I’ve lived in San Antonio, TX for a long time. I moved here with my family (since disowned) when I was halfway through sixth grade. I remember I had just finished dissecting frogs in Del Rio, and then I got to dissect them again almost immediately when we arrived here. That was in 1997. Jesus, that feels like forever.
When Jessica and I got married, I was working for a DOJ contractor, getting paid above the national average (~$52k/year), and the people there were great. The only problem was, I was bored. I wanted more of a challenge, and that job wasn’t cutting it for me. We decided that I would quit my job, and we’d move somewhere new.
Jessica and I moved to Utah for about a year in 2011, but moved back to San Antonio in 2012. Our apartment lease was up in Utah. We initially tried to rent out a warehouse to build a Tiny House there, but that ended in figurative flames, and we were stuck looking for another apartment in Utah. With little money left and my business only just starting to gain traction, we decided to move back to San Antonio while hiring someone else to build a Tiny House for us.
So just as quickly as we decided to leave the Alamo City, we were back in it. It was nice to be able to live with family while we built our Tiny House, and while I built my business up. Eventually, we stopped pursuing the Tiny Life, and got an apartment.
As I am finishing up my 17th year living in this city, the things that have bothered me over the years are only getting worse.
Nothing Is Close
The city planning here was done very poorly. The city continues to expand outward, while there’s no focus on creating hubs or activity centers. People always suggest going “downtown” or to the Pearl Brewery area. That is a minimum of 25 minutes from where we live. That’s 50 minutes of round trip driving without even counting the time spent there.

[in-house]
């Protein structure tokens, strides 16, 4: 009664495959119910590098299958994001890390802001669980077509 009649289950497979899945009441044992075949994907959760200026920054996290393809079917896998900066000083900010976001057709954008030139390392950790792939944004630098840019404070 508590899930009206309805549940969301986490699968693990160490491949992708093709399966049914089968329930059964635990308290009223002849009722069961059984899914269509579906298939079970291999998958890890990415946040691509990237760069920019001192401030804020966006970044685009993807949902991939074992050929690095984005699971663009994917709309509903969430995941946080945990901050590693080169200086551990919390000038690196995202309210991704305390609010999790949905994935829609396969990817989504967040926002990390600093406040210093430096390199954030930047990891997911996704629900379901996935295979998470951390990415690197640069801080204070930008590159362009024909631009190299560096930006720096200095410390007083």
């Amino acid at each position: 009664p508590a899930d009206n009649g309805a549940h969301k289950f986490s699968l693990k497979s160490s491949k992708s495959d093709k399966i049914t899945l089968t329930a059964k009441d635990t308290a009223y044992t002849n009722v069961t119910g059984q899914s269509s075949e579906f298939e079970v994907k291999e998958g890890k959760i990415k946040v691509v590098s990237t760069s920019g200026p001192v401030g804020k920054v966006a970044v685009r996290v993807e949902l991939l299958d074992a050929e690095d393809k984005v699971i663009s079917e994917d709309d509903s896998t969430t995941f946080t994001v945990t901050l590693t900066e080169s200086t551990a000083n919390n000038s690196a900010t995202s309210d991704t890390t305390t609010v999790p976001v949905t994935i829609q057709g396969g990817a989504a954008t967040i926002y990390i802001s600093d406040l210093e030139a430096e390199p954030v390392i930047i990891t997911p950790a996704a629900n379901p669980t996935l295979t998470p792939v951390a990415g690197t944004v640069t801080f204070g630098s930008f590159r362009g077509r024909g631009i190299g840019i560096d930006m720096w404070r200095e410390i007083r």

Even when we meet friends in between our place and theirs, we’re still spending at least 45 minutes in the car to drive there and back because this city is so spread out. Even my best friend’s house is 14 miles away, with a route there that is littered with highway work and traffic – sometimes causing us to take 45 minutes just to get 14 miles down a highway.
I don’t want to live in a city that forces me to rely so heavily on having a car. I want to live somewhere that can be easily biked, walked, and that has great public transportation. I accept that a car is in my immediate future, but I don’t want to live in a city that chooses to build its infrastructure around cars.
Manners Be Damned
When we lived in Utah, I sold a LOT of stuff on craigslist (buying and reselling), so I dealt with quite a few people. 100% of the people I dealt with were incredibly responsive, nice, and offered conversation when we met beyond the simple, “How are you?” / “Have a nice day” bullshit that Texans consider “friendly”. We experienced the same difference in California – people were generally happier and actually interested in the mundane details, unlike San Antonio, where smiling and saying “How’s it going?” is considered friendly.
Craigslist in San Antonio is a perfect representation of the manners of the population as a whole. I get emails asking if I still have things, and when I respond, only about 15% of the people I respond to will respond again and set up a meet time. Of the people that do set up a meet time, only about 10% of them actually show up. That’s right, people say they’ll be somewhere, then don’t show up, and don’t have the decency to let me know they won’t be there.
Sure, basing my findings off of craigslist meet-ups is a bit subjective, but I’ve had enough encounters to form my opinion that the “tomorrow” attitude of San Antonio is alive and well.